The education debate has been raging for decades: Are the parents the problem? Is it the teachers, the administrators, the budget cuts, or are kids just lazy?
One study suggests that when it comes to academic achievement, how kids are parented plays the biggest role.
To get the results, researchers at North Carolina State University surveyed over 10,000 12th graders across the country, along with their parents, teachers, and school administrators.
Dr. Toby Parcel, a professor of sociology and one of the authors of the study says, "We found that family social capital was more important than school social capital—which is not to say that school social capital was unimportant. The ties between parents and children around academic issues were more important for children's achievement."
Family social capital refers to the connection between parents and children. Factors that come into play include trust, open lines of communication about school, and whether or not parents check their child's homework or attend school meetings. School social capital is based on teacher morale, whether teachers can adequately address the needs of individual students, and whether schools provide a positive learning environment.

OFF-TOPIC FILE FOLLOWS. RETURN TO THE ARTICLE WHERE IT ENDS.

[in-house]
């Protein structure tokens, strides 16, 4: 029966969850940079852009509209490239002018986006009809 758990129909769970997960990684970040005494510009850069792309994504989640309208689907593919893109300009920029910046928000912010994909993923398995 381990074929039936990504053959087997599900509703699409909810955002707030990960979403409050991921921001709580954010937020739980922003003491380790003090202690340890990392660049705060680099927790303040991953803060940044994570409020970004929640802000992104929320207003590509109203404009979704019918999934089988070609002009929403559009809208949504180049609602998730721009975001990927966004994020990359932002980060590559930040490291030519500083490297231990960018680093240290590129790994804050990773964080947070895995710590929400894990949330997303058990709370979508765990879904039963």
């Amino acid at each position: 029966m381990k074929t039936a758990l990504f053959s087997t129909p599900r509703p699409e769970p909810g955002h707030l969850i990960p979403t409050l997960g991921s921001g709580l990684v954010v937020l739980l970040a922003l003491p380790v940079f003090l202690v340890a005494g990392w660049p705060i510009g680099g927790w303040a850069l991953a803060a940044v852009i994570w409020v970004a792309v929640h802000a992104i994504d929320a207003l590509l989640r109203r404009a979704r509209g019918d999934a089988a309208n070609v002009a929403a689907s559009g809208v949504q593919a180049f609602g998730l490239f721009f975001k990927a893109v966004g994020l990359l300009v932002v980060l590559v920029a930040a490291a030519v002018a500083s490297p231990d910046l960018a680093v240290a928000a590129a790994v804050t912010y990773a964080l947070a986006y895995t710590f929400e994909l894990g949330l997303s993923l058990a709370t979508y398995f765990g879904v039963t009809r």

Dr. Parcel hopes the study will help parents understand that "they matter." She says, if parents value the importance of education and transmit their values to children—by going to school meetings and events, checking homework, and through discussions at home about school—it will make an impact.
Every time these things happen, Dr. Parcel says, it communicates to your children that you care about education and how well they do in school.
Jenny is the Education Editor at TakePart. She has been writing for TakePart since 2009 and previously worked in film and television development. She has taught English in Vietnam and tutors homeless children in Los Angeles. Email Jenny | @jennyinglee | TakePart.com